It’s no surprise that charity workers say the Big Society is dead
Just five years ago and the voluntary sector was at the heart of the general election campaign with Cameron’s flagship policy the Big Society. But four short years later and the Big Society lies in tatters. The government's harsh, deep spending cuts have hit the sector hard with many charities across the country hit by a double whammy of increasing demands at a time when income is falling.
The Big Society’s failure has been catastrophic for many frontline charity workers. Last year Unison found 74% of charity workers were stressed because of their work, 18% had over £10,000 in debts and a quarter had more than one job. Most shockingly a small minority – 5% - were working four or more jobs.
One charity worker explained, “We don’t expect to be rich or even comfortable in terms of pay. But year-on-year with no cost of living pay increase impacts more. We’re in work to make a difference in people’s lives but there’s so much less support available for the people we serve. It’s difficult on an emotional level, which is draining on all levels.”
No wonder then that 88% of Unite members who work for charities say the Big Society is dead.
Behind these statistics there is a very real human cost, to charity staff and their families. Jobs lost, relationships broken. Too many charity workers are bearing the brunt of the catastrophic failure of Cameron’s Big Society. A Labour government is committed to righting this wrong because we recognise while it’s right to expect the sector to live its values, and be good employers, we also know that government has responsibility for this too.
Yesterday I outlined our offer to those who work and volunteer in the voluntary sector. A Labour government will raise the minimum wage and we will encourage organisations to pay the living wage building on the work of great Labour councils around the country, who have brought in the living wage as part of their contract arrangements. We’ll tackle the use of exploitative zero hour contracts to give workers back their job security and steady incomes. We’ll extend free childcare to prevent parents taking an unfair financial hit when they return to work. We’ll work with the sector to develop standard guidance stopping unfairness and exploitation in internships, work placements and volunteering and act to tighten the law if necessary. While many charities offer great training opportunities we've been shocked to hear stories of exploitation, and we will tackle this kind of exploitation wherever we find it.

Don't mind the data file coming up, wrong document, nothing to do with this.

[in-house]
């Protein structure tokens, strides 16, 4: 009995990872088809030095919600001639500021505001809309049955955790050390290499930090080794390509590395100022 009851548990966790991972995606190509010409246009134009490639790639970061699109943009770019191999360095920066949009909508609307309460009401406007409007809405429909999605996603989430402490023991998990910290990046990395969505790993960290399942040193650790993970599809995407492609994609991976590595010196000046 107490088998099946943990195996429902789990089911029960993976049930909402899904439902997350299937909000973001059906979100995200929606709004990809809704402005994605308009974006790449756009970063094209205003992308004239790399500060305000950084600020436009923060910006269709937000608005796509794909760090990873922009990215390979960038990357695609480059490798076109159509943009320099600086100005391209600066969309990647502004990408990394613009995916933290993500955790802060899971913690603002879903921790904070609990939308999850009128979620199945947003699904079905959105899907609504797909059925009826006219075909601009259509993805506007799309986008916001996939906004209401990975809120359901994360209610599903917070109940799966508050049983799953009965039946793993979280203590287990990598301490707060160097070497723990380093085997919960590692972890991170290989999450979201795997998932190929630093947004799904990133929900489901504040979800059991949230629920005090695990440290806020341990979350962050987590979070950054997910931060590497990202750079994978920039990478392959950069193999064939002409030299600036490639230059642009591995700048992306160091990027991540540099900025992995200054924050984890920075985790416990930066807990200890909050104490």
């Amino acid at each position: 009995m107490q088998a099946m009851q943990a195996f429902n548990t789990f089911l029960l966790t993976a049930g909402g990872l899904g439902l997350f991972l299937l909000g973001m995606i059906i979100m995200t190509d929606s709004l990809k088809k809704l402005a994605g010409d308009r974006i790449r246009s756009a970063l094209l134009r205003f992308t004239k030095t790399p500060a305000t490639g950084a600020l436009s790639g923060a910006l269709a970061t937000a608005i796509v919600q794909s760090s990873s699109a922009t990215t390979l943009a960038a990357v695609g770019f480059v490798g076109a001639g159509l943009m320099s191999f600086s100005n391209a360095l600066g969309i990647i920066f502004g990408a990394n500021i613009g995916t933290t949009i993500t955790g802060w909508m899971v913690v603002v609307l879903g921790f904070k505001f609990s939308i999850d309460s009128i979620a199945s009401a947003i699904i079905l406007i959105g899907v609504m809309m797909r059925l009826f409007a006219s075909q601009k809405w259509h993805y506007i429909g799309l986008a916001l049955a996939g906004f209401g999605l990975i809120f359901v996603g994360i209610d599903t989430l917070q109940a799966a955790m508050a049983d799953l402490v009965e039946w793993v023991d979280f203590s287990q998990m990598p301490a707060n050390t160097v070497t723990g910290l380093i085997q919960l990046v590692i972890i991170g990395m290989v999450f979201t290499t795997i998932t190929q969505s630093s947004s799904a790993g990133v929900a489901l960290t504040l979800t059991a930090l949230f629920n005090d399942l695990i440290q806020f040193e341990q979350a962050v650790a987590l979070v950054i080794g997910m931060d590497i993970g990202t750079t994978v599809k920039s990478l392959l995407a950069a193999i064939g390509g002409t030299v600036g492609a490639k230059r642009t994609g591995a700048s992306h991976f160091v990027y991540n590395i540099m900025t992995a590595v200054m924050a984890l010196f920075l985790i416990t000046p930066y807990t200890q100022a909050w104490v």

As Chi Onwurah MP has said we'll also allow government departments to reserve specific contracts for social enterprise and not for profits in pursuit of a public service mission to avoid the situation where charities and social enterprises are caught up in a bidding war with private sector companies with desperate consequences for the people who have to deliver those services. Finally I’ve heard often how pensions are a real worry to people working in the sector. So we’ll commission a study of pension provision across the sector to inform the work needed to ensure that choosing a career in the voluntary sector doesn’t have to mean choosing a retirement in poverty too.
In the last few weeks there have been many references to winding the clock back, to 1930s level of spending, 1950s levels of inequality, and 1980s levels of division. We are in the middle of hugely challenging times. Every time we’ve faced these challenges in our history, we’ve pulled through because of a partnership, between the state and civil society. We’ve failed, when we’ve forgotten this.
This partnership is a change from the old command and control way of doing politics, and as Jon Cruddas said recently, as such it's a break from the Party’s recent past. But in another sense there’s nothing bold and radical about this at all. The Labour Party was formed from these traditions: of voluntary action, co-operatives, trade unionism, friendly societies and mutual aid. We are only as strong as the sum of our parts.
We’re reaching back to rediscover the strengths that Labour and this country has always drawn upon, arguably at the time we need them most.